Beating Vegas: The New York Yankees
Image courtesy of Kim Klement-USA TODAY SportsYear In Review
Like the fall of most empires, it wasn't a huge implosion, but a series of ever-widening cracks that led to deterioration. Vegas watched the Yankees offseason spending spree and set a number in the mid to high 80s to meet, but a lot of the big signings came up short. Biggest among them was (and continues to be) ace pitcher Masahiro Tanaka. Tananka dominated to the tune of a 2.77 ERA and more than a strikeout per inning, but there were too few of those innings - just 136 - because he was limited to 20 starts with a sore elbow. Worse, he still has pain that he's just (effectively) pitching through. So there is no guarantee that he'll be healthy for the duration of this year.
Tanaka's status mirrored that of a lot of the team. The new slimmer CC Sabathia was limited to only eight starts, big free agent signee Carlos Beltran played in only 109 games, Mark Teixeira struggled with a wrist injury and of course A-Rod was suspended. The Yankees are counting on bounceback seasons from these guys, and if they stay healthy, the could get it, but here are their respective ages as of July 1: 34, 38, 35, 39. Their expected health is debatable.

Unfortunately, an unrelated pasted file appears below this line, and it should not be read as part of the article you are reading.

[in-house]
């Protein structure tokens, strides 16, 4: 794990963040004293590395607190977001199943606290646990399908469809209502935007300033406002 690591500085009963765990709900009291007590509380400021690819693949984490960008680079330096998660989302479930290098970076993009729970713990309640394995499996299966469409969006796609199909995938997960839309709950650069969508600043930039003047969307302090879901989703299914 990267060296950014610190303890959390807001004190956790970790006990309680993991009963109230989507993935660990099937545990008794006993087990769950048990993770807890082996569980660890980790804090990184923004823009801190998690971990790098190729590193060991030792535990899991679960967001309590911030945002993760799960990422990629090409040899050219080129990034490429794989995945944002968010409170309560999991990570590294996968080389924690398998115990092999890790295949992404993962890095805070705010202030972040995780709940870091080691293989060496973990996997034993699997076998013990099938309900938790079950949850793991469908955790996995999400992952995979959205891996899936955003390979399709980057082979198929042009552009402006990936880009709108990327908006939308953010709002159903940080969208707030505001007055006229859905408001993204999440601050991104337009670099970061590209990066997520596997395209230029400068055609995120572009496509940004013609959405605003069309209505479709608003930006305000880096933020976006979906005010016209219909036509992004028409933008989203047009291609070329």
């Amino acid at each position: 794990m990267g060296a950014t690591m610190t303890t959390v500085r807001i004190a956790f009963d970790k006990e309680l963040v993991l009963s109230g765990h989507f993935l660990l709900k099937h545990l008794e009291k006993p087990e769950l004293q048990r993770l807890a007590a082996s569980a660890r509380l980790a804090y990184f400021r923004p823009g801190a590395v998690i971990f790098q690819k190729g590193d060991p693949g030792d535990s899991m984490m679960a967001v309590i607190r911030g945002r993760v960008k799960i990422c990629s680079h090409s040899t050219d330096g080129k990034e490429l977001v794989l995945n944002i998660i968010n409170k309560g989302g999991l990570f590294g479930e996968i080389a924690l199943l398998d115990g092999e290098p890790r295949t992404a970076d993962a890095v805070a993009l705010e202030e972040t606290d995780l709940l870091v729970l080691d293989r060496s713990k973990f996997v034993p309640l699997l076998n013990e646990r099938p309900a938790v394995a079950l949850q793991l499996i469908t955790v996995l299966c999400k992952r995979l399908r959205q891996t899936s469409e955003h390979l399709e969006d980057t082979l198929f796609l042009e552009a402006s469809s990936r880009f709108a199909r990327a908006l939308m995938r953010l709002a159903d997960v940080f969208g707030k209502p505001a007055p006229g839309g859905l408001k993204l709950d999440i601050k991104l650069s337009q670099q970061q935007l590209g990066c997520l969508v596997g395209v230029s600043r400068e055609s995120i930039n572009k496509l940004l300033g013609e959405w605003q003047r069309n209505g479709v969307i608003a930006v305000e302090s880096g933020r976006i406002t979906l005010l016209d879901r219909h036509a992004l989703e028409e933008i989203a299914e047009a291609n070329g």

Add that all up, and the Yankees still finished over .500 with 84 wins, which is an accomplishment given that they were outscored on the year.
With those results amid all their injuries, it may not be surprising that the Yankees had a pretty quiet offseason. They replaced free agent closer David Robertson by signing setup stud Andrew Miller, but other than that, the Yankees treated this offseason like a do-over. They let Hiroki Kuroda walk. He was their most durable and effective starting pitcher. The other two big departures are probably more about losing big names than impact players, but they're still losses: Ichiro Suzuki and Derek Jeter.
“There are enough Yankees bobos betting money in New York that the number has to be higher than they deserve, and maybe they'll get lucky and keep people healthy. Still, I'm lowering last year's 86.5 line.” = 81.5.
I try not to bet on the Yankees for the same reason I try not to bet on the Twins; wishful thinking gets in the way. But if I had to bet, I'd bet the under. Practically, their run differential is more like a 77 win team than the 84 wins they tallied last year, and there is a lot more room for downside than upside given the age of this team. And karmically, it feels a lot like a franchise that just lost its identity, is floating through purgatory and is a lot closer to hell than heaven. .
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